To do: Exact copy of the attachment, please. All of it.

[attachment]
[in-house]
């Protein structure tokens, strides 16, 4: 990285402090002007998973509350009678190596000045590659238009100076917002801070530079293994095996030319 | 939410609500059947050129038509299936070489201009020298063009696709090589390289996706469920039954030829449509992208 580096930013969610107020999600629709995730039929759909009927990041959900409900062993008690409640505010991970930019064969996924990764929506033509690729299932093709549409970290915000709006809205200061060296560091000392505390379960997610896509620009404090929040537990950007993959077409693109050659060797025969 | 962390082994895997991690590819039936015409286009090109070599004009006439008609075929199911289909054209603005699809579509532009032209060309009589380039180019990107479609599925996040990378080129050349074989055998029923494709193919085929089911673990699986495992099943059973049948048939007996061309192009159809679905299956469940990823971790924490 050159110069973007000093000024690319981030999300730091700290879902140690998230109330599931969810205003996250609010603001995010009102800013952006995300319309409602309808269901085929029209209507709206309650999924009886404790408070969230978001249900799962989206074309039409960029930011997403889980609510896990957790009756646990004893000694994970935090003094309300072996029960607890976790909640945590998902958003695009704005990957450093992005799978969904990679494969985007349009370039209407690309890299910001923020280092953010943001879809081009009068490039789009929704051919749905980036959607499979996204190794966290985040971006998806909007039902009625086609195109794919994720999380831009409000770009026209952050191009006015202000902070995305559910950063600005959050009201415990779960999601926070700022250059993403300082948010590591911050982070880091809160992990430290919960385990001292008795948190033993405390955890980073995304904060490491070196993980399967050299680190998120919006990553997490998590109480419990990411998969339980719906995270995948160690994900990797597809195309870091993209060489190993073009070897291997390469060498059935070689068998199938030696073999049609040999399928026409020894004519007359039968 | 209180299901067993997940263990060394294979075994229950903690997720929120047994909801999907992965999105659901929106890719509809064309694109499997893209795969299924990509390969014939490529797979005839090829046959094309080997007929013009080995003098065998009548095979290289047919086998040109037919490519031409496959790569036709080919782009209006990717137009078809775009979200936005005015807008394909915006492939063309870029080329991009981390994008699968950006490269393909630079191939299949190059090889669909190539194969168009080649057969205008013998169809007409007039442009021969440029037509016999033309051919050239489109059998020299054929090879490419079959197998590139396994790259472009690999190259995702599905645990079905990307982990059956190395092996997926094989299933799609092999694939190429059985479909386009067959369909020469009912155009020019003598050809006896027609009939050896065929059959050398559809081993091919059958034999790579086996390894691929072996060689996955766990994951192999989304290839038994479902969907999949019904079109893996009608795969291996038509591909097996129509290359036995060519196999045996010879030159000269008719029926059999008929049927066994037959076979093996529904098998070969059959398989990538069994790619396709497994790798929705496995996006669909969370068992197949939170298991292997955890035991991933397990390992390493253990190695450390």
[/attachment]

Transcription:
[in-house]
């Protein structure tokens, strides 16, 4: 990285402090002007998973509350009678190596000045590659238009100076917002801070530079293994095996030319 | 939410609500059947050129038509299936070489201009020298063009696709090589390289996706469920039954030829449509992208 580096930013969610107020999600629709995730039929759909009927990041959900409900062993008690409640505010991970930019064969996924990764929506033509690729299932093709549409970290915000709006809205200061060296560091000392505390379960997610896509620009404090929040537990950007993959077409693109050659060797025969 | 962390082994895997991690590819039936015409286009090109070599004009006439008609075929199911289909054209603005699809579509532009032209060309009589380039180019990107479609599925996040990378080129050349074989055998029923494709193919085929089911673990699986495992099943059973049948048939007996061309192009159809679905299956469940990823971790924490 050159110069973007000093000024690319981030999300730091700290879902140690998230109330599931969810205003996250609010603001995010009102800013952006995300319309409602309808269901085929029209209507709206309650999924009886404790408070969230978001249900799962989206074309039409960029930011997403889980609510896990957790009756646990004893000694994970935090003094309300072996029960607890976790909640945590998902958003695009704005990957450093992005799978969904990679494969985007349009370039209407690309890299910001923020280092953010943001879809081009009068490039789009929704051919749905980036959607499979996204190794966290985040971006998806909007039902009625086609195109794919994720999380831009409000770009026209952050191009006015202000902070995305559910950063600005959050009201415990779960999601926070700022250059993403300082948010590591911050982070880091809160992990430290919960385990001292008795948190033993405390955890980073995304904060490491070196993980399967050299680190998120919006990553997490998590109480419990990411998969339980719906995270995948160690994900990797597809195309870091993209060489190993073009070897291997390469060498059935070689068998199938030696073999049609040999399928026409020894004519007359039968 | 209180299901067993997940263990060394294979075994229950903690997720929120047994909801999907992965999105659901929106890719509809064309694109499997893209795969299924990509390969014939490529797979005839090829046959094309080997007929013009080995003098065998009548095979290289047919086998040109037919490519031409496959790569036709080919782009209006990717137009078809775009979200936005005015807008394909915006492939063309870029080329991009981390994008699968950006490269393909630079191939299949190059090889669909190539194969168009080649057969205008013998169809007409007039442009021969440029037509016999033309051919050239489109059998020299054929090879490419079959197998590139396994790259472009690999190259995702599905645990079905990307982990059956190395092996997926094989299933799609092999694939190429059985479909386009067959369909020469009912155009020019003598050809006896027609009939050896065929059959050398559809081993091919059958034999790579086996390894691929072996060689996955766990994951192999989304290839038994479902969907999949019904079109893996009608795969291996038509591909097996129509290359036995060519196999045996010879030159000269008719029926059999008929049927066994037959076979093996529904098998070969059959398989990538069994790619396709497994790798929705496995996006669909969370068992197949939170298991292997955890035991991933397990390992390493253990190695450390």